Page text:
["Beautiful Women; Ugly Scenes"] begins rather in the manner of Ford Madox Ford's "Good Soldier," which is to say almost at its end, with the narrator reflecting on events that have already occurred…. The "ugly scenes," then, are presented in a somewhat random, circular fashion, which is fairly confusing, Mr. Bryan not having the taut, impeccable control of Ford.
Not only are all the women beautiful, they are all under 35, and none of them have aspirations toward professions or even jobs until under duress. They have, however, wonderful breasts….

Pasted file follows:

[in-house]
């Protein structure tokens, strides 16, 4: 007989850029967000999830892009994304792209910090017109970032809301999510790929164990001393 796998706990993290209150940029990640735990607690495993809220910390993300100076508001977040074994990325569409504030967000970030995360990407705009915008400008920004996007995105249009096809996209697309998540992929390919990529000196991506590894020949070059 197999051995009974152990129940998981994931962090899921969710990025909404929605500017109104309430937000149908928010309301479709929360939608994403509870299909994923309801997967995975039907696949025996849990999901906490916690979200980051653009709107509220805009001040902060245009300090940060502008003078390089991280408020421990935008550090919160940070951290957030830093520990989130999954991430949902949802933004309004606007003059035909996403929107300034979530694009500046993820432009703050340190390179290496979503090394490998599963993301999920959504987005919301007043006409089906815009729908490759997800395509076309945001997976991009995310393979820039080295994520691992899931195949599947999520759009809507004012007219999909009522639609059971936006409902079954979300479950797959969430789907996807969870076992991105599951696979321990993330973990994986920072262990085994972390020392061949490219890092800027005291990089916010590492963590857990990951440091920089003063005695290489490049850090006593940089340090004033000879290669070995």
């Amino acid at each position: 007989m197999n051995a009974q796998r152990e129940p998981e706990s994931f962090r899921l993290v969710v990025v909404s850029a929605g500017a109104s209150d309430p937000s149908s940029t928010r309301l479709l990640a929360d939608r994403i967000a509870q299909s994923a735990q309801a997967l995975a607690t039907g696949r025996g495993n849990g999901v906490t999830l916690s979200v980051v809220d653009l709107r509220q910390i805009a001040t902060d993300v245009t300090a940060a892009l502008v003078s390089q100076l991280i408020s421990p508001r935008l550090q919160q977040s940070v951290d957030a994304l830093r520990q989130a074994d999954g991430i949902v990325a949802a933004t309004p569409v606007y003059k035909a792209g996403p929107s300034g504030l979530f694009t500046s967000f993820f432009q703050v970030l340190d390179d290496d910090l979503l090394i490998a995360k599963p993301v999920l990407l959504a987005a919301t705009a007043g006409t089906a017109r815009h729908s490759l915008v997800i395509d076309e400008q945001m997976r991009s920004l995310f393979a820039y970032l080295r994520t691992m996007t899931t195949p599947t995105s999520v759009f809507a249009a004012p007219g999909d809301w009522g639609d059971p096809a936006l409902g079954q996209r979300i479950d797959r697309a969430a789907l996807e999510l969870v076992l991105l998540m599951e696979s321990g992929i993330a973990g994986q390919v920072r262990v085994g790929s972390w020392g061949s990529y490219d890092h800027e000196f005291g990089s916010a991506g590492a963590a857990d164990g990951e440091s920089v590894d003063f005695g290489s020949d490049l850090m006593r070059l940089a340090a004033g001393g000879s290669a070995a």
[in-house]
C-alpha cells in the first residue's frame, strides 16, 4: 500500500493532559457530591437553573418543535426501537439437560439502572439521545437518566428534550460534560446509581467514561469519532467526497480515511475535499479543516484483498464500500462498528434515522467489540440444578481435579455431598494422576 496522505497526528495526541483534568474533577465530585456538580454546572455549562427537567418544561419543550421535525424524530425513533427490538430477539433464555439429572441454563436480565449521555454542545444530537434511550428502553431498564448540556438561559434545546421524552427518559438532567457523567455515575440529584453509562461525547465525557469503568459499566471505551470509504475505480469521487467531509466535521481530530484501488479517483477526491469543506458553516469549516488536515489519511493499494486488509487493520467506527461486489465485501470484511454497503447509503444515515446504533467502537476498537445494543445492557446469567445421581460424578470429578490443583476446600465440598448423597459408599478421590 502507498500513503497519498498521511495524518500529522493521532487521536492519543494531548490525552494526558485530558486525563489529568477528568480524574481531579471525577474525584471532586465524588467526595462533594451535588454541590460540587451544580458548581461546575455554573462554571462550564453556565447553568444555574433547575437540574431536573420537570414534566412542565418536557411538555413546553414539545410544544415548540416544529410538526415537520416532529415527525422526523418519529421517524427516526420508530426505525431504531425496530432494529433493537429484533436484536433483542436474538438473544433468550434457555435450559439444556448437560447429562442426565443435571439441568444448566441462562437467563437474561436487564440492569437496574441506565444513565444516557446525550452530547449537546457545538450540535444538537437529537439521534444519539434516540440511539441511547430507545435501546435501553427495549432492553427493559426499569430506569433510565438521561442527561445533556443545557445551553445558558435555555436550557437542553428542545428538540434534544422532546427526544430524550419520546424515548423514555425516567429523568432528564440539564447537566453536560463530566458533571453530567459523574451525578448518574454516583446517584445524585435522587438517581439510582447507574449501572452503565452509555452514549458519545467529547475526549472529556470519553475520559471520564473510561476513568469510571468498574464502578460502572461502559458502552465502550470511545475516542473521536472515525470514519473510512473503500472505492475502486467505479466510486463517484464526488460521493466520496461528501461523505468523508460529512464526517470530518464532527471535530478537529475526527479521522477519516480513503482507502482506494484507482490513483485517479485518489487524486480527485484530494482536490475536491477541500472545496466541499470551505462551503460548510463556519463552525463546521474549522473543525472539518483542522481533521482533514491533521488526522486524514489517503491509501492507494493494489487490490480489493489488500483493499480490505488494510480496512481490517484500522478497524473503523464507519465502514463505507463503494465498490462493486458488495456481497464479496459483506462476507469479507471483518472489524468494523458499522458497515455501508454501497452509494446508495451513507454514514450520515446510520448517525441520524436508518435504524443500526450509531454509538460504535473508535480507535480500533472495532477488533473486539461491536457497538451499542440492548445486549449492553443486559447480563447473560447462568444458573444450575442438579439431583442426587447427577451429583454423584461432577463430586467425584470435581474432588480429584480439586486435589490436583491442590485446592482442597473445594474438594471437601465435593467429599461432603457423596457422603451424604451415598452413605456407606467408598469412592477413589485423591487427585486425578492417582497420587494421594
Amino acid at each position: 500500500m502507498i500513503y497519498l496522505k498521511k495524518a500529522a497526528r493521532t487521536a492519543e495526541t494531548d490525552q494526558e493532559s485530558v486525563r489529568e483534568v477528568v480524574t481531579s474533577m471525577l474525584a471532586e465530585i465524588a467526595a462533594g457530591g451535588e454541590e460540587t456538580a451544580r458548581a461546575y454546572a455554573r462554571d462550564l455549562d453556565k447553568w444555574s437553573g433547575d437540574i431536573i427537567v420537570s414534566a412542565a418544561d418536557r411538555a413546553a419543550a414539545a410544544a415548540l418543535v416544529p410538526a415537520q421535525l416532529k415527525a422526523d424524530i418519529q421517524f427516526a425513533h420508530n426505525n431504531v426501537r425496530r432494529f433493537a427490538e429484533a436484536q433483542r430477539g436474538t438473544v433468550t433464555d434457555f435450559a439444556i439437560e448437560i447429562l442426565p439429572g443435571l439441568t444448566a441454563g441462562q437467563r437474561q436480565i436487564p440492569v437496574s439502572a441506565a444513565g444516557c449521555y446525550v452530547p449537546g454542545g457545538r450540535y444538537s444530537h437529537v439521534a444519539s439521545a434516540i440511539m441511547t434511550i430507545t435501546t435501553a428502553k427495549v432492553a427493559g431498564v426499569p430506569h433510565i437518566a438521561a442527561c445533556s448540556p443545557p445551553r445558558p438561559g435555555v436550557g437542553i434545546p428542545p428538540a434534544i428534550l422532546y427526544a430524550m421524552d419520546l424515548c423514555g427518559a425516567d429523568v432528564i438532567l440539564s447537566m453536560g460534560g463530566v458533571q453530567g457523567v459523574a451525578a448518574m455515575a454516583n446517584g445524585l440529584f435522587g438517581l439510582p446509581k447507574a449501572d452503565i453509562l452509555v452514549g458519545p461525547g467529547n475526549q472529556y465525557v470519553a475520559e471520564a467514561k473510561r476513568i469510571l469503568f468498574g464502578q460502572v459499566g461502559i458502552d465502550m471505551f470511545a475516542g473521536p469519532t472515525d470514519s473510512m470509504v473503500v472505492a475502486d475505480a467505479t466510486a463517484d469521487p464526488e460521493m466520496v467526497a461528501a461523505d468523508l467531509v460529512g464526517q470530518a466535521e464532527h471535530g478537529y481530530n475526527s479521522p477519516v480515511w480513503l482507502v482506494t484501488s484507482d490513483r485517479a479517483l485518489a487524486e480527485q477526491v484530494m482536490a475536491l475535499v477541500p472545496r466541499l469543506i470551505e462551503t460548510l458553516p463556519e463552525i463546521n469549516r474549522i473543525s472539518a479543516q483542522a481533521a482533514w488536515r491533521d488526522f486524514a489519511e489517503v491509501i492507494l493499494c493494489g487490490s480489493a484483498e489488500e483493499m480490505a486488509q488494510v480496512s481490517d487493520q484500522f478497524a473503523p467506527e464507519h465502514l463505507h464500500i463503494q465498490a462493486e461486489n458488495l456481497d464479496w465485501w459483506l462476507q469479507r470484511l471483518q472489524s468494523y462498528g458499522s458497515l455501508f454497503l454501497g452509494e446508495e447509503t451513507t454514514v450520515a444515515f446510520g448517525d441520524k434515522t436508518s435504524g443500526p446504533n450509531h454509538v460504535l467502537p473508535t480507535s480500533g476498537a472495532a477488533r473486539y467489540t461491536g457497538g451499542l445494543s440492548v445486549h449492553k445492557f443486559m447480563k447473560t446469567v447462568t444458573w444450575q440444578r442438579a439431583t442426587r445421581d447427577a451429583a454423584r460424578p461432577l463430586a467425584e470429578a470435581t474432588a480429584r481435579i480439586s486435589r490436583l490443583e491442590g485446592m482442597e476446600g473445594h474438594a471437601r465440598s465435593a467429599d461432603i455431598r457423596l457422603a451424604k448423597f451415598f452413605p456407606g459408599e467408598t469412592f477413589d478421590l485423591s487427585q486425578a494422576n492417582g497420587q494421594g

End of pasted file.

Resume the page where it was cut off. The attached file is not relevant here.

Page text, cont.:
One of the narrator's problems that is dwelt upon at considerable length is that he is frigid, if that is the proper word for male...
(The entire section is 455 words.)